There should be effective enforcement of legal instruments and charters on women rights, especially those that protect women from abuse, maltreatment, discrimination and other forms traditions and culture that impinge negatively on their well-being.


Skills acquisition and entrepreneurship development centres should be built in the local councils and women encouraged to learn skills that could guarantee them regular income. This could be the only way illiterate and poor women could be assisted and their well-being.

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ISSN 2224-607X (Paper) ISSN 2225-0565 (Online) Vol 2, No.11, 2012 Holden, K.C. & Kuo, H. D. (1996). Complex Marital Histories and Economic Wellbeing: The Continuing Legacy of Divorce of Widowhood ad the HRS Cohort Approaches Retirement. The Gerontogist. 36;3838-390. Ishrat, S. (2000). Child Trafficking and HIV/AIDS. Dhakar, Centre for Women and Children. Jibowo, G. (1992). Essentials of rural sociology. Abeokuta; Gbemi Sodipo Press Ltd. Li, C. (2004). Widowhood: Consequences on income for senior women: Retrieved July 20, 2009 from, Loubster, J. (1995). Susbtainable livelihood: A conceptual exploration. Paper Presented at a workshop on Civil Society, sustainable Livelihood and women Development 608th Nov. 1994 Kuala Lumpur. Malaysia. Meera, K. (2008). The voiceless millions of widows in India: Focus on the rights of widows the CEDAW Framework. Retrieved October 10, 2010 from: Nnodim, A. U. (2012. Impact of Widowhood on the Livelihood of Rural Women in Rivers State, Nigeria Ph.D dissertation Department of Rural Sociology and extension, Michael Okpara University of Agriculture, Umudike. Nzewi, E. (1989). Widowhood Practice: A female perspective. Paper Presented at a workshop “Widowhood practices in Imo State. Owerri, June 6-7. Oloko, S. B. A. (1997). A panoramic view of widowhood in Nigeria. In Owasanoye B and B. Ahoni (eds.) Widowhood in Nigeria: Issues, Problems and Prospects. Lagos; OVC Nigeria Ltd. Omonona, B.T. (2001). Poverty and its correlates among rural farming households in Kogi State, Nigeria. Ph.D dissertation, Department of Agricultural Economics, University of Ibadan, Ibadan. Oniye, O. A. (2000). A cross-ethnic study of stress levels, support systems and adjustment strategies among widows in Nigeria. Unpublished Ph.D thesis, Department of Educational Guidance and Counseling. University of Ilorin, Ilorin. Oniye, O. A. (2008). Widowhood practices in Nigeria and support systems: Challenge to counseling for national integration. The Counselor 19(1). Retrieved September 15, 2010 from: Owen, M. (1998). Widows: Life after death. Index on Censorship. 28(2), 15-17 Owen, M. (20001). Human right concerns of widows. In Askin, K. D. and Koenig, D.M (eds) Women and International human Rights Law. New York: Transnational Publishers. Vol.4, 1998-2000. Rao, D. B. & Latha, D. P. (2006). Women, education and empowerment. India: Discovery Publishing House. Remy, O. (1975). Underdevelopment and the experience of women: A Nigeria case study in Reiter, R. R. (ed). Towards an anthropology of women, New York: Monthly Review Press. Retrieved November 6, 2007 from: Shehu, R. A; Onasanya, S. A.; Uthman, H.A. & Baba, D. A. (2010). Health implications and educational media strategies of widowhood practices in Niger State, Nigeria. Pakistan Journal of Social Sciences 7 (2), 101-105. Subramanian, S. V; Elwert, F. & Christakis, N. (2009). Widowhood and mortality among the elderly: The modifying role of neighbourhood concentration of widowed individuals. Journal of Social Science and Medicine. 64(4), 873-884 (Pubmed). Udoh, E. J & Omonona, B. T. (2002). Perception and characteristics of poverty in Nigeria: The peoples’ assessment. The Nigeria Journal of Economic and Social Studies 44 (1), 95-112. Udoh, E. J. (2005). Demand and control of credit from information sources by rice producing women of AkwIbom State, Nigeria: Journal of Agriculture and Social Science 1(2) 151-155. United Nations (2001). Widowhood: Invisible women, secluded or excluded. World’s women 2000: Trends and Statistics: UN Publications Xviii (14)2-10. Wells, Y. D. & Browning, C. J. (2002). Widowhood: Encyclopedia of Public Health. World Bank (2000). Voice of the poor, case study 9: Widows; World Bank: Washington, D. C.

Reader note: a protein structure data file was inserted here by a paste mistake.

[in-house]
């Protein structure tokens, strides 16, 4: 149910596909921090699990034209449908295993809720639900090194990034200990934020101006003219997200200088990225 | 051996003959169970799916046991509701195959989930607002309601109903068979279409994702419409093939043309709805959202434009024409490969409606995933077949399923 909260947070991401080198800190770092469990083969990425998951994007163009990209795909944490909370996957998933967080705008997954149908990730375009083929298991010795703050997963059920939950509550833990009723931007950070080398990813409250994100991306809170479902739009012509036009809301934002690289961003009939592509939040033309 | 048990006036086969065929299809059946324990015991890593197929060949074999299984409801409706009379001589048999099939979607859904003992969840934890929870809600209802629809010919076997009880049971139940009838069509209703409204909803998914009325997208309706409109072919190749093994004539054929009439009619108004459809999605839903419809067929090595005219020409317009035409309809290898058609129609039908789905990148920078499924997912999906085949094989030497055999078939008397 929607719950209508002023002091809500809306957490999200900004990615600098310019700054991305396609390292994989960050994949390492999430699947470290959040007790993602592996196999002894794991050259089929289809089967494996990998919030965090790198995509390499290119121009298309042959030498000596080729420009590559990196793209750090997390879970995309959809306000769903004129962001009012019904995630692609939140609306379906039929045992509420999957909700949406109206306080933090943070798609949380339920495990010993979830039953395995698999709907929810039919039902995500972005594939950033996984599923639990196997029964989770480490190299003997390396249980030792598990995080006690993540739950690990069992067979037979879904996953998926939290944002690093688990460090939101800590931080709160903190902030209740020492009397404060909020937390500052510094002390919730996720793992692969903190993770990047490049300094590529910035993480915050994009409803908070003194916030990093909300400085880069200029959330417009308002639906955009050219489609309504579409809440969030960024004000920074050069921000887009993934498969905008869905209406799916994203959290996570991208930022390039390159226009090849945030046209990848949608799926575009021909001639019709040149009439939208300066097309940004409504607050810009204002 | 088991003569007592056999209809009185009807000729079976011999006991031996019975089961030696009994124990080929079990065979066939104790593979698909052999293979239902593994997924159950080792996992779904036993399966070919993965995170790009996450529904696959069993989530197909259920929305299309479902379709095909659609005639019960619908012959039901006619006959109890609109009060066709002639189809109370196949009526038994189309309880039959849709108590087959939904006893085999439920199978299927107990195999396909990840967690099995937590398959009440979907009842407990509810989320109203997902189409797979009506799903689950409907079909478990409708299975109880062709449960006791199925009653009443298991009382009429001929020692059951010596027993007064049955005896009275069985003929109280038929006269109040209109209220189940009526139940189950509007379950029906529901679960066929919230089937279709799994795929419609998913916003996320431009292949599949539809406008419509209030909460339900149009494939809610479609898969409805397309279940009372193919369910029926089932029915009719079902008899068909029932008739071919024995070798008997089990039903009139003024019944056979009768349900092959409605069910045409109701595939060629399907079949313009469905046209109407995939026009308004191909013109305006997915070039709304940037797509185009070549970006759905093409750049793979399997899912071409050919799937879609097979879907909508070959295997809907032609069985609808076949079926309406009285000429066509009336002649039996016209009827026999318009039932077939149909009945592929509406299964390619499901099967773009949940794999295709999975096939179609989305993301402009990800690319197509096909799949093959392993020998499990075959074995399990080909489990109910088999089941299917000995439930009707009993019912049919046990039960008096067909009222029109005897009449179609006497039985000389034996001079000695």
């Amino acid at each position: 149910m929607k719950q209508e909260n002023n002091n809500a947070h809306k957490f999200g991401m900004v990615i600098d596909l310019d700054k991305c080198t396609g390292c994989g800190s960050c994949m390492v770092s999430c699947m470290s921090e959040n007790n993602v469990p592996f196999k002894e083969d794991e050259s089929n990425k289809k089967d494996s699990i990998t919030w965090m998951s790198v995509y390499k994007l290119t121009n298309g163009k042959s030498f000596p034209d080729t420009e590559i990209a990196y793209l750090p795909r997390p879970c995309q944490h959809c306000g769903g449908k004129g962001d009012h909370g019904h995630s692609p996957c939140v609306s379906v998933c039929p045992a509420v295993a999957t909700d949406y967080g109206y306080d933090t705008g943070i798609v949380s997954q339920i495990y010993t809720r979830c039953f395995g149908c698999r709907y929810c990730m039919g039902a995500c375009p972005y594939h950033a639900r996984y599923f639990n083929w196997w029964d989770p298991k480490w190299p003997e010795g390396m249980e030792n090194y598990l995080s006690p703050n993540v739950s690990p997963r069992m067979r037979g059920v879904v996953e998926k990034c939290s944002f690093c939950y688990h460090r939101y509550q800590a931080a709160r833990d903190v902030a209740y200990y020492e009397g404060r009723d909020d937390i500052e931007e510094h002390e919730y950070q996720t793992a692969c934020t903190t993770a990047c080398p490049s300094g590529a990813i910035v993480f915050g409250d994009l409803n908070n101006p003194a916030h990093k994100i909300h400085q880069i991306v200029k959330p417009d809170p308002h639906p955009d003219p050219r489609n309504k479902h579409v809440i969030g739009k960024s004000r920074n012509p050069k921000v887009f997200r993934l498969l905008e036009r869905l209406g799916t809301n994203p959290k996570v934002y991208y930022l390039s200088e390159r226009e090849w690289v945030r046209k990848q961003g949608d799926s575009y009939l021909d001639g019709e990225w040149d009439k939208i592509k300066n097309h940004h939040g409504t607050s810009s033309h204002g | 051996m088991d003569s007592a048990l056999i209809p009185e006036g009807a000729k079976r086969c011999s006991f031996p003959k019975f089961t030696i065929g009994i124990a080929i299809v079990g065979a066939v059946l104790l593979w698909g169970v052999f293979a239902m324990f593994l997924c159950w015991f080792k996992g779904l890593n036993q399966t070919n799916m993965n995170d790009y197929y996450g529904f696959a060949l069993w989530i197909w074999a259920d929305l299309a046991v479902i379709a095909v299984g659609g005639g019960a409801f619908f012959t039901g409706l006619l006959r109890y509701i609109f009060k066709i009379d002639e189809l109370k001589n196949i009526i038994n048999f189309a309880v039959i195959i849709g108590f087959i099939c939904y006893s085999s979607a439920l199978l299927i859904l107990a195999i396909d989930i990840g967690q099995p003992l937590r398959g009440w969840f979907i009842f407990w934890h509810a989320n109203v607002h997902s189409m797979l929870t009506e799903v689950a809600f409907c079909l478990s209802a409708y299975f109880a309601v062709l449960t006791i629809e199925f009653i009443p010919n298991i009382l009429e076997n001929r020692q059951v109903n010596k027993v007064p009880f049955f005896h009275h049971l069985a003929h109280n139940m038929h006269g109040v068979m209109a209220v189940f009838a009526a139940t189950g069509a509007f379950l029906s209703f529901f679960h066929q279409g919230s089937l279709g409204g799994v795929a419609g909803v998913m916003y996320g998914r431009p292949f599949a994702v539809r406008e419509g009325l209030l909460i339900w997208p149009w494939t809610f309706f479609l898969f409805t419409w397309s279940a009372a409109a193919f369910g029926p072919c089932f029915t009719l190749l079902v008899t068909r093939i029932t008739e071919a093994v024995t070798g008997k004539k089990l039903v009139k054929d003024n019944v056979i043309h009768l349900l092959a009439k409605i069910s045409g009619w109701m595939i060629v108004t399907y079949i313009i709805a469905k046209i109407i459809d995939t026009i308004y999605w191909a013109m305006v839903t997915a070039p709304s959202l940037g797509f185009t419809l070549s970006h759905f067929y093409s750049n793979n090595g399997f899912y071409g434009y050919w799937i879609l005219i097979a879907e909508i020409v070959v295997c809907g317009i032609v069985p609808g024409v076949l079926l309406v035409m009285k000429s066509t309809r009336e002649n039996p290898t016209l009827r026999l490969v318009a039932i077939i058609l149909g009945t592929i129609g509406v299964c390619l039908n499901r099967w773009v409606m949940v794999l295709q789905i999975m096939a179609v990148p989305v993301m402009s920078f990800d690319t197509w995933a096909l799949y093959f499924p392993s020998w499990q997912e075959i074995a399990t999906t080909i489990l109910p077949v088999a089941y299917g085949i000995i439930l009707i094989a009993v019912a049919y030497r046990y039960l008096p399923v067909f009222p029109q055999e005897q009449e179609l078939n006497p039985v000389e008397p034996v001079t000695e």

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The Effect of Widowhood on the Income General and Well-Being of Rural Women in Rivers State, Nigeria